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More Samba steps

Aug 04, 20034 mins
Enterprise ApplicationsSmall and Medium Business

* Gearhead columnist Mark Gibbs negotiates which protocol variant of SMB to use

We’ve been discussing Samba, the open source freeware implementation of the Server Message Block protocol, and last week we established a NetBIOS session between a client and a Samba server. Now we have to get the two ends of the connection to agree on what variant of SMB they are going to use.

The result of negotiating which protocol variant to use always is determined by whichever end uses the earliest dialect – that will be the protocol variant spoken.

The client sends the SMB command for this negotiation, SMBnegprot, to the server along with a list of all the variants the clients can speak. The server replies with an index value that indicates which entry in the client’s list of variants the server wants to use. The server also can reply that none of the dialects are acceptable, in which case the connection fails.

Now that the server and clients have agreed on what variant of the protocol to use, the client must set the session parameters using the SMBsesssetupX command. These parameters include the work group that the client wants to join (this name was found by browsing the NetBIOS names from the name server before the NetBIOS session between the client and server was established); the account name and password (if required); the maximum amount of data that can be transferred in a single response; and the number of pending requests that can be queued.

When the server authorizes the connection it returns a reply that includes a tree identifier (TID). The TID can be thought of as a handle (or pointer) that the server allocates to identify the client’s connection to a share.

In that same reply is the ServiceType field, which is A for a disk or file, LPT1 for a spooler such as a print queue, COMM for a directly connected device such as a modem or printer; or IPC for a named pipe.

Digression: Although you already know, a named pipe is a mechanism for passing data from one process to another using a named message buffer, and it runs on top of NetBIOS. Named pipes shouldn’t be confused with regular pipes (denoted by | as in the DOS command dir | more), which redirect the standard output (stdout) from one process to the standard input (stdin) of another. The biggest difference between regular and named pipes is that the latter can connect processes running either locally to each other or on different machines.

Windows equivalents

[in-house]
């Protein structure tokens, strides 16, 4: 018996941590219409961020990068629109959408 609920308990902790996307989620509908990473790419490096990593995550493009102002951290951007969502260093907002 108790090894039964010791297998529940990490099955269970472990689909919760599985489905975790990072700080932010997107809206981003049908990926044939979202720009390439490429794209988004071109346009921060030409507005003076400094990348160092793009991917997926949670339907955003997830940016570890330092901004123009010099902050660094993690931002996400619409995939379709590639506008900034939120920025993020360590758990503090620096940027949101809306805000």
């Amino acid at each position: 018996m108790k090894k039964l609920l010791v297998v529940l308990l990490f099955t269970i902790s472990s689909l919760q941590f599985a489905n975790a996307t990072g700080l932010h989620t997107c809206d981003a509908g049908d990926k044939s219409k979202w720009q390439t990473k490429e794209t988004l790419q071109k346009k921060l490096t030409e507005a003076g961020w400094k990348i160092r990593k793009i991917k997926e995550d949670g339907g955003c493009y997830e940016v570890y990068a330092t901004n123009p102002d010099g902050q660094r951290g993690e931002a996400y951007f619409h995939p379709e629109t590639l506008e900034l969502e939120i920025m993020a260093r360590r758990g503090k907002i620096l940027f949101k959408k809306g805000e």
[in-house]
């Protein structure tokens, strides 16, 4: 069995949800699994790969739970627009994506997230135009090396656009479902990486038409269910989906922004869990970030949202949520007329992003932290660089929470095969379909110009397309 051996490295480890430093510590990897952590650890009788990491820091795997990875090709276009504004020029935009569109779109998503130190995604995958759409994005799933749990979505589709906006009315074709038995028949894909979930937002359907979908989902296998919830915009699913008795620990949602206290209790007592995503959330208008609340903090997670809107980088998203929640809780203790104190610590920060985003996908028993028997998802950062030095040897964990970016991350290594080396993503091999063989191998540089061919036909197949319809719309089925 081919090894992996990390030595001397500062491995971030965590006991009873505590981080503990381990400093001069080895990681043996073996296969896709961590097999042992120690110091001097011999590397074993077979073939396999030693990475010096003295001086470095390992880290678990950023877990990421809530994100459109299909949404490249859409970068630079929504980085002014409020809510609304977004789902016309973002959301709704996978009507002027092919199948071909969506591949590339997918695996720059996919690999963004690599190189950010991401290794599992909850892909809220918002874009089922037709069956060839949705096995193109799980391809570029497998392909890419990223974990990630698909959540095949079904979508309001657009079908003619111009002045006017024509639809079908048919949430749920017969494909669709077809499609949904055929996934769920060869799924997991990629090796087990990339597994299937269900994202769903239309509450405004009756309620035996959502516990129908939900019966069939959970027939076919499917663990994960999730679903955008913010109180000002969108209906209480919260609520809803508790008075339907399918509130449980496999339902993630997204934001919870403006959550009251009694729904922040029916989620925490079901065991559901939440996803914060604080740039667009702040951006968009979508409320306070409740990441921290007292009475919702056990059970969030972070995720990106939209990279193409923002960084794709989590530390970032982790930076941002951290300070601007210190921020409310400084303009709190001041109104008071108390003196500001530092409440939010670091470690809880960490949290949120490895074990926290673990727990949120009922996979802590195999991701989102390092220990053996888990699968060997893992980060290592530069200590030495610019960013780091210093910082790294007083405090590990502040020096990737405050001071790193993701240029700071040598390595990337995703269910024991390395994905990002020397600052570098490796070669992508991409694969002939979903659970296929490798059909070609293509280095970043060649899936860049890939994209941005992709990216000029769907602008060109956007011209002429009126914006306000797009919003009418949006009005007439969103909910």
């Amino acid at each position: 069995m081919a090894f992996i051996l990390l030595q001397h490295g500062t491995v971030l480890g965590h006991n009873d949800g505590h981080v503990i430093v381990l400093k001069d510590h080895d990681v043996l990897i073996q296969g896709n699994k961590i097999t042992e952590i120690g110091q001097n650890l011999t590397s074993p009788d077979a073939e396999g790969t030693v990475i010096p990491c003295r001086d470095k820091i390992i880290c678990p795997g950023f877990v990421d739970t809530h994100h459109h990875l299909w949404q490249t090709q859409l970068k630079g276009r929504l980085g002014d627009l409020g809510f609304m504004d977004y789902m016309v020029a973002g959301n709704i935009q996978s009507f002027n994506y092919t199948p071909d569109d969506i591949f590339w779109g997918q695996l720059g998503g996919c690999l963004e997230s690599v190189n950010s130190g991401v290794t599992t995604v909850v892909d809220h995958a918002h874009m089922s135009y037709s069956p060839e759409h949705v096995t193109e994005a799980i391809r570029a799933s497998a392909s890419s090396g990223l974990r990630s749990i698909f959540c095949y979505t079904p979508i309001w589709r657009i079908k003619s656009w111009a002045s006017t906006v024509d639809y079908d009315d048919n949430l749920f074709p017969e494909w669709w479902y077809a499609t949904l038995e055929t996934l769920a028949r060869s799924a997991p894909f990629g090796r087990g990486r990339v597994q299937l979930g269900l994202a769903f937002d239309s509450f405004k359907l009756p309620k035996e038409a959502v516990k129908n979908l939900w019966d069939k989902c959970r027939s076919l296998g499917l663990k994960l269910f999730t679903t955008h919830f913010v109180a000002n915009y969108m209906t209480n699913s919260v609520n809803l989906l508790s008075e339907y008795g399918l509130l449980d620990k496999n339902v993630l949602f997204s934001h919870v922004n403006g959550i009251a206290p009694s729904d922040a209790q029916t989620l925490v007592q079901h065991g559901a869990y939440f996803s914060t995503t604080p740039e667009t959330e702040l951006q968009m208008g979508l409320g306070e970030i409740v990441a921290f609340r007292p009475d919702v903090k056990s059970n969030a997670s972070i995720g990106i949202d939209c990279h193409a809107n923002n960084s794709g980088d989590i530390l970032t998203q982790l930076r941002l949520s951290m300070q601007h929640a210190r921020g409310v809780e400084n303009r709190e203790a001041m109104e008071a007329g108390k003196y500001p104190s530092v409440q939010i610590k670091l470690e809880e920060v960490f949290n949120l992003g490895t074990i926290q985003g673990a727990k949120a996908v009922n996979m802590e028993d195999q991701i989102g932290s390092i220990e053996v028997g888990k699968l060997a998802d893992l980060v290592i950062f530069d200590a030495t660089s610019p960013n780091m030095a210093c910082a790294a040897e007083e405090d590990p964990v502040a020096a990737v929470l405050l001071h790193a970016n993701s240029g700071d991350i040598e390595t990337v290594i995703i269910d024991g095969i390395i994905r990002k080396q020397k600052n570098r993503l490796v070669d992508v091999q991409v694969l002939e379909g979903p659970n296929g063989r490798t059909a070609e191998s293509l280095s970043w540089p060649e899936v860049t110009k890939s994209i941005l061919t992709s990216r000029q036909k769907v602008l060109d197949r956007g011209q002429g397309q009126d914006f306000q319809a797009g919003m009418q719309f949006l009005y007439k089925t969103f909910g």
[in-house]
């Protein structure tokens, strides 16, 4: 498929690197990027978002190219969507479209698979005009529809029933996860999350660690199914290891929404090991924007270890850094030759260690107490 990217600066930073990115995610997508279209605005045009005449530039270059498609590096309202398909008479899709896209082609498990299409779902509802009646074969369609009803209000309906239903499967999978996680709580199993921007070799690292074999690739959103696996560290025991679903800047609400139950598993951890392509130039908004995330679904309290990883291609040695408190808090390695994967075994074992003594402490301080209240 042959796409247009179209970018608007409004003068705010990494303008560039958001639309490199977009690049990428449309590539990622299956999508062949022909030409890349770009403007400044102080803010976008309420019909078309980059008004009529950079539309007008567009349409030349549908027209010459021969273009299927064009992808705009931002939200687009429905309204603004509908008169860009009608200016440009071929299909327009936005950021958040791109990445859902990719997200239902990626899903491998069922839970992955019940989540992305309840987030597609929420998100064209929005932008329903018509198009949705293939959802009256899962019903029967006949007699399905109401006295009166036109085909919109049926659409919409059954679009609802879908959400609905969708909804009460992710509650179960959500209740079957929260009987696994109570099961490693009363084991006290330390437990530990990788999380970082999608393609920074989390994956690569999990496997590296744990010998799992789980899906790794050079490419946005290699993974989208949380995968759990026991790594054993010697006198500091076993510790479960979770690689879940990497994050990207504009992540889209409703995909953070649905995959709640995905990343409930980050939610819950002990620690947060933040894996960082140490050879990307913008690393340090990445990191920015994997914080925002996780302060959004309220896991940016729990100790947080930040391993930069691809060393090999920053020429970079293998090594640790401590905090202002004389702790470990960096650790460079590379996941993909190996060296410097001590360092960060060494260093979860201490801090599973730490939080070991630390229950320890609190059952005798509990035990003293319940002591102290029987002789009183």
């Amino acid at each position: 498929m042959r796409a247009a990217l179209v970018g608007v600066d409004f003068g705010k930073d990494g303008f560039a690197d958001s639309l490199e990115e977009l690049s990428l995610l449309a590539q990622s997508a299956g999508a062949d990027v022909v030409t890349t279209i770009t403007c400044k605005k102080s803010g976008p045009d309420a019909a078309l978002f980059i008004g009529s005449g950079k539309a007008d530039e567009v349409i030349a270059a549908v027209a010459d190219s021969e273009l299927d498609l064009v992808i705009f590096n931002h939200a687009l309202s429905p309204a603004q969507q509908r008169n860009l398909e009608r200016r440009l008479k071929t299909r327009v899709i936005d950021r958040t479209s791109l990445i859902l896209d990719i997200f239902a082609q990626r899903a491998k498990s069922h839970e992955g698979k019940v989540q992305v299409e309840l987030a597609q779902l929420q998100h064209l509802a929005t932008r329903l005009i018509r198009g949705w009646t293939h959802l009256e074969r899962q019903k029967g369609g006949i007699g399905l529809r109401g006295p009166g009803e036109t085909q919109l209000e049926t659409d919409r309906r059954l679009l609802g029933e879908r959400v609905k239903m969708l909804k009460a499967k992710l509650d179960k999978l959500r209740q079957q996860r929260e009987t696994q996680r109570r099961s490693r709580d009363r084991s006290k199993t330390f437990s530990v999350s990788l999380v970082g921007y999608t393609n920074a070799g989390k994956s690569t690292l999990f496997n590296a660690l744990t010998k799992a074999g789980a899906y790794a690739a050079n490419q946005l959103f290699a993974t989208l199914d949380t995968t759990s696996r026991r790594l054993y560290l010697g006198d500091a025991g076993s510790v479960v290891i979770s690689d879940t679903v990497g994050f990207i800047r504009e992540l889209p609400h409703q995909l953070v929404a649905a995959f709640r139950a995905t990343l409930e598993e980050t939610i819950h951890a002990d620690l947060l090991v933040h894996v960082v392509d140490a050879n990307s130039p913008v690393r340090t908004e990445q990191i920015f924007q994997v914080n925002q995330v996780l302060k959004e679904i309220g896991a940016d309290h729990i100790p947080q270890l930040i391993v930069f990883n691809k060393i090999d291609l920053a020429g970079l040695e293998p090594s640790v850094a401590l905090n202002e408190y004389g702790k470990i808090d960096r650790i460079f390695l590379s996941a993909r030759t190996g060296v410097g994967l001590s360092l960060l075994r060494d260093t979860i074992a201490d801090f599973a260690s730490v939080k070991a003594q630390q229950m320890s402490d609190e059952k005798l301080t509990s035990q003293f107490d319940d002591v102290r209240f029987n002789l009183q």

Under MS-DOS, defining shares and deleting them, connecting to shares and checking the status of SMB connections is done using the Net command. Under Windows, all the functionality of the Net command essentially is embedded in Windows Explorer.

So, for example, clicking on Network Neighborhood is equivalent to running the command “NET VIEW /DOMAIN,” which lists all the visible domains (work groups). If you then click on a work-group name it is equivalent to executing “NET VIEW DOMAIN:” to display all the constituent computers. If you then click on a computer name to show all available shares it is the same as “NET VIEW.”

Finally, clicking on a share name in Explorer is like executing “NET USE : >”. Note that many of the options available under the Net command will fail if you are running it in a command shell under Windows.

There are a few differences between using a Samba server and a Windows server. First, as we noted last week, if Samba is your primary Windows Internet Name Service server it can’t synchronize with Windows secondary WINS servers and it can’t be a secondary WINS server. Second, Samba doesn’t support Windows NT domain trust relationships.

Third, Samba can act as a primary domain controller for clients running all versions of Windows but not as a backup domain controller. Samba doesn’t yet support Microsoft’s Active Directory services – that is planned for the next version – but it can function in a mixed-mode environment that runs Windows Active Directory and Windows NT domains simultaneously.

The current version of Samba is 2.2, and you can download source and binaries for a number of operating systems, including AIX, DigitalUnix, Irix, Linux (Debian, Mandrake, Red Hat, SuSE, TurboLinux), SCO-Caldera, Novell, Solaris and VMS. Go to and select the site closest to you – the download link will be on the left side of the home page.

Next week we’ll get Samba running. Upload thoughts to


Mark Gibbs is an author, journalist, and man of mystery. His writing for Network World is widely considered to be vastly underpaid. For more than 30 years, Gibbs has consulted, lectured, and authored numerous articles and books about networking, information technology, and the social and political issues surrounding them. His complete bio can be found at

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